Professional football players literally go head-to-head against their competition.

To win, they and their coaches have to know their competitors as intimately as possible. They take notes on play patterns and the strengths and weaknesses of each player on the other team.

Too often, however, business professionals become so focused on the greatness of their product, service or concept that they lose sight of the playing field.

I often remind my readers and clients that knowing your audience is the most important rule of effective communications and marketing.

But to beat your competitors, you need to know them as well. This includes indirect competitors too.

We all know this, but I have seen too many business plans and marketing strategies so focused product/service/concept greatness that they do not pay enough attention to the “others” who are trying to reach the same buyers.

You can’t develop a strong value proposition, which states uniqueness, without knowing the playing field.

You cannot develop effective messaging without knowing what others are saying.

You cannot know which features to sell without knowing what is selling for the  “others.”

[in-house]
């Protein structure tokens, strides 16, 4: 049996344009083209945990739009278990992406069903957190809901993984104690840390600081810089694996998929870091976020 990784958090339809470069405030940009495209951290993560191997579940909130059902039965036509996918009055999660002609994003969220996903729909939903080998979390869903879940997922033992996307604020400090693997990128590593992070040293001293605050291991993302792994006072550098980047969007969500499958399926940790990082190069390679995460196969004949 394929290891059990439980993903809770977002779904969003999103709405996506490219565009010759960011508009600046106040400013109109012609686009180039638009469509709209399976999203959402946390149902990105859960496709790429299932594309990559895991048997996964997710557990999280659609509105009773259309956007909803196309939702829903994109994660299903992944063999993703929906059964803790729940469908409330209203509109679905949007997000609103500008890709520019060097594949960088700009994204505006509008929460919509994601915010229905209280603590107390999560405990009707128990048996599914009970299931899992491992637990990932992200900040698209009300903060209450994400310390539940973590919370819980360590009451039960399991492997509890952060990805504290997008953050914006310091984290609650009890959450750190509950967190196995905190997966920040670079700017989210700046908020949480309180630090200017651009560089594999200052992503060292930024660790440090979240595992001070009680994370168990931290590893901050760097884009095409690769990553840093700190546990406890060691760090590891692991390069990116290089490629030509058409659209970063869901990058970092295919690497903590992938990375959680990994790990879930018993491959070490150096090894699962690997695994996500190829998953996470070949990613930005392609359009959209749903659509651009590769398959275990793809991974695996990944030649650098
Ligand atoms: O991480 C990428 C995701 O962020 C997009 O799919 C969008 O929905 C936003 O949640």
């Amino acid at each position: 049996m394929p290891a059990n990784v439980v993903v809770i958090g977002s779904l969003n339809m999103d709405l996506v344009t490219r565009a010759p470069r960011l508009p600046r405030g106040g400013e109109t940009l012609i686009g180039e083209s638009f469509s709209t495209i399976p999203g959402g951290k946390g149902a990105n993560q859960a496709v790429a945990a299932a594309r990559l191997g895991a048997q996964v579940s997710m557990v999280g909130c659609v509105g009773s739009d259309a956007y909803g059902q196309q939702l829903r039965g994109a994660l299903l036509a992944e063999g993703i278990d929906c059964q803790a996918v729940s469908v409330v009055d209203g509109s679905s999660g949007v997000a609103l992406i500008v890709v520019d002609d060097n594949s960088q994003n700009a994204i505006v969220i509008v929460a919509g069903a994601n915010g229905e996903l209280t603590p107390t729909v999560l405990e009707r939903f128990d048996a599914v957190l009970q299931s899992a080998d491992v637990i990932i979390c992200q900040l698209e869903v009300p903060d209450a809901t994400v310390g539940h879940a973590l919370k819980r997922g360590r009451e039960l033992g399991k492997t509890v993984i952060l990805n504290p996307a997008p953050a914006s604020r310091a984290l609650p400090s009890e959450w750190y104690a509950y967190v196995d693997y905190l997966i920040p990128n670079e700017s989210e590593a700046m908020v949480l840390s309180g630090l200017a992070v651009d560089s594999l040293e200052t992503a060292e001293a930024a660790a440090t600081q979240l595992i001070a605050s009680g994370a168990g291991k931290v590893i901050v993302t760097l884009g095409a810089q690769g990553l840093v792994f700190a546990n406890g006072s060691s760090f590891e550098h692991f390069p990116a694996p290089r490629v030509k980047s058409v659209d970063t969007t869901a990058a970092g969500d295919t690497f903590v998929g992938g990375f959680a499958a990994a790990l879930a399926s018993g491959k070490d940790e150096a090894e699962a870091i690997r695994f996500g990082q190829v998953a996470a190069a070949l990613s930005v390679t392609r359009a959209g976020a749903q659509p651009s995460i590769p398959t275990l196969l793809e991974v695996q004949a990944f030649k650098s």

…business professionals become so focused
on the greatness of their product, service or concept
they lose sight of the playing field.


And perhaps most importantly, you cannot outsell the competition without knowing why buyers are purchasing from them.

You need to know their customers as well.

Finding out all of this requires dedicated research time, but often, business professionals go off the marketing strategy tangent, so in love with the hot “it” that they lose perspective.

But remember, it’s far more important that potential buyers believe it is hot. Knowing the competition helps you to show how your product will help clients be more competitive.

How do you research the competition?

Pretend you are a student who has to write a report on the competition. Check out everything you can from the customer’s point of view.

Since I have an investigative reporting background and am a rabid genealogist, I first exhaust written every source possible because sometimes the smallest piece of information that does not seem useful at first can be very important later.

When doing genealogical research, you don’t just write down family members’ names and ages. You keep a copy of the whole page because neighbors can matter. When discovering a new ancestor, I noticed an older woman who was living with the family. Gathering other clues, I was able to go back another generation.

For business-to-business competitive research, start with the Internet. Search news articles. Give more than a quick look at websites. Be sure you know their messaging, value proposition, pricing and top features.